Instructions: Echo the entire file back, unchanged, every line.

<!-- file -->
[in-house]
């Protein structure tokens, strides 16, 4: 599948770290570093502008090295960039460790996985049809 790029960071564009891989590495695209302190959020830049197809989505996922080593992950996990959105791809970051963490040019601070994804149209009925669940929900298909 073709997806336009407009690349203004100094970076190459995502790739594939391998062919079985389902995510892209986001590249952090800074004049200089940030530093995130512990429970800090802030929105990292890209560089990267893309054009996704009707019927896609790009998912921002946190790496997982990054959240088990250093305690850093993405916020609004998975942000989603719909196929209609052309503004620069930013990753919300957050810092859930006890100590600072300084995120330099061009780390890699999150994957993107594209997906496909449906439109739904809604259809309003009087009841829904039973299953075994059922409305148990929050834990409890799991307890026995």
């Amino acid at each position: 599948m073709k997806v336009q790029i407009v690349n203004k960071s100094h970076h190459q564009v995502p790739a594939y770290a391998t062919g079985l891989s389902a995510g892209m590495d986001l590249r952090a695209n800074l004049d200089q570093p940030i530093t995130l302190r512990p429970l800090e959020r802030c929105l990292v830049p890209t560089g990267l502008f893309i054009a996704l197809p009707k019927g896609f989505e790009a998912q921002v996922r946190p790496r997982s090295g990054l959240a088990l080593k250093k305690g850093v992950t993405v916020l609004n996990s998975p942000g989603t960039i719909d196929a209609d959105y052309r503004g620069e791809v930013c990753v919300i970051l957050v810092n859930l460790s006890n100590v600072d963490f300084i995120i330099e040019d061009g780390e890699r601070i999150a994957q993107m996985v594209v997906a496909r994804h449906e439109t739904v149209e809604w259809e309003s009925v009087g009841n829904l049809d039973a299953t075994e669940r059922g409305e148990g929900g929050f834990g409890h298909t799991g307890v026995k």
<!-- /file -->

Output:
[in-house]
């Protein structure tokens, strides 16, 4: 599948770290570093502008090295960039460790996985049809 790029960071564009891989590495695209302190959020830049197809989505996922080593992950996990959105791809970051963490040019601070994804149209009925669940929900298909 073709997806336009407009690349203004100094970076190459995502790739594939391998062919079985389902995510892209986001590249952090800074004049200089940030530093995130512990429970800090802030929105990292890209560089990267893309054009996704009707019927896609790009998912921002946190790496997982990054959240088990250093305690850093993405916020609004998975942000989603719909196929209609052309503004620069930013990753919300957050810092859930006890100590600072300084995120330099061009780390890699999150994957993107594209997906496909449906439109739904809604259809309003009087009841829904039973299953075994059922409305148990929050834990409890799991307890026995």
């Amino acid at each position: 599948m073709k997806v336009q790029i407009v690349n203004k960071s100094h970076h190459q564009v995502p790739a594939y770290a391998t062919g079985l891989s389902a995510g892209m590495d986001l590249r952090a695209n800074l004049d200089q570093p940030i530093t995130l302190r512990p429970l800090e959020r802030c929105l990292v830049p890209t560089g990267l502008f893309i054009a996704l197809p009707k019927g896609f989505e790009a998912q921002v996922r946190p790496r997982s090295g990054l959240a088990l080593k250093k305690g850093v992950t993405v916020l609004n996990s998975p942000g989603t960039i719909d196929a209609d959105y052309r503004g620069e791809v930013c990753v919300i970051l957050v810092n859930l460790s006890n100590v600072d963490f300084i995120i330099e040019d061009g780390e890699r601070i999150a994957q993107m996985v594209v997906a496909r994804h449906e439109t739904v149209e809604w259809e309003s009925v009087g009841n829904l049809d039973a299953t075994e669940r059922g409305e148990g929900g929050f834990g409890h298909t799991g307890v026995k």